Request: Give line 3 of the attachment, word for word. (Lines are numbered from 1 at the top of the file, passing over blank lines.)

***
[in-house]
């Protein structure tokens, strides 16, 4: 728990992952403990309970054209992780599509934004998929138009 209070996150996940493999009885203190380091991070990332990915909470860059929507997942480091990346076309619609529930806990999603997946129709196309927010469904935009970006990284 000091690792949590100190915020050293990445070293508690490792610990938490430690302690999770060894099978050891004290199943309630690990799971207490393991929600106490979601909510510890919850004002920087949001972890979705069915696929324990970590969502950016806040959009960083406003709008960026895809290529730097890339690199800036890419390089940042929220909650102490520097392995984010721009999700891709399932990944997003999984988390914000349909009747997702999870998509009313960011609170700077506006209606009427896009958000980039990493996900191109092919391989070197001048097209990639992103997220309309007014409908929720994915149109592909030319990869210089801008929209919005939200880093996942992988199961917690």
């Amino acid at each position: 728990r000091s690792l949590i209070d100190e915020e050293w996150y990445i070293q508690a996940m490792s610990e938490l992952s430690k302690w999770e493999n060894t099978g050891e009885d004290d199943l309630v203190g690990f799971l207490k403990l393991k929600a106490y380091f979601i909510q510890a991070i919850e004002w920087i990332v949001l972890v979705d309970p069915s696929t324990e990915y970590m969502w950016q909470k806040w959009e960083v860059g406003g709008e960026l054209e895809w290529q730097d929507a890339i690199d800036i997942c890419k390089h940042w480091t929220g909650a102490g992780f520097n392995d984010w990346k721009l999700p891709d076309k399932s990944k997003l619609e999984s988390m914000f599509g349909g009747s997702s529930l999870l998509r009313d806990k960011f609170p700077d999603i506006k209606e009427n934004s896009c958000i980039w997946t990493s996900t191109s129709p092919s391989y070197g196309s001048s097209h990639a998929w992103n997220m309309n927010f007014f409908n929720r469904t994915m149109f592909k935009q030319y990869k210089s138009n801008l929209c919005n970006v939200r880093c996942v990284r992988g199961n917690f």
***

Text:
């Amino acid at each position: 728990r000091s690792l949590i209070d100190e915020e050293w996150y990445i070293q508690a996940m490792s610990e938490l992952s430690k302690w999770e493999n060894t099978g050891e009885d004290d199943l309630v203190g690990f799971l207490k403990l393991k929600a106490y380091f979601i909510q510890a991070i919850e004002w920087i990332v949001l972890v979705d309970p069915s696929t324990e990915y970590m969502w950016q909470k806040w959009e960083v860059g406003g709008e960026l054209e895809w290529q730097d929507a890339i690199d800036i997942c890419k390089h940042w480091t929220g909650a102490g992780f520097n392995d984010w990346k721009l999700p891709d076309k399932s990944k997003l619609e999984s988390m914000f599509g349909g009747s997702s529930l999870l998509r009313d806990k960011f609170p700077d999603i506006k209606e009427n934004s896009c958000i980039w997946t990493s996900t191109s129709p092919s391989y070197g196309s001048s097209h990639a998929w992103n997220m309309n927010f007014f409908n929720r469904t994915m149109f592909k935009q030319y990869k210089s138009n801008l929209c919005n970006v939200r880093c996942v990284r992988g199961n917690f």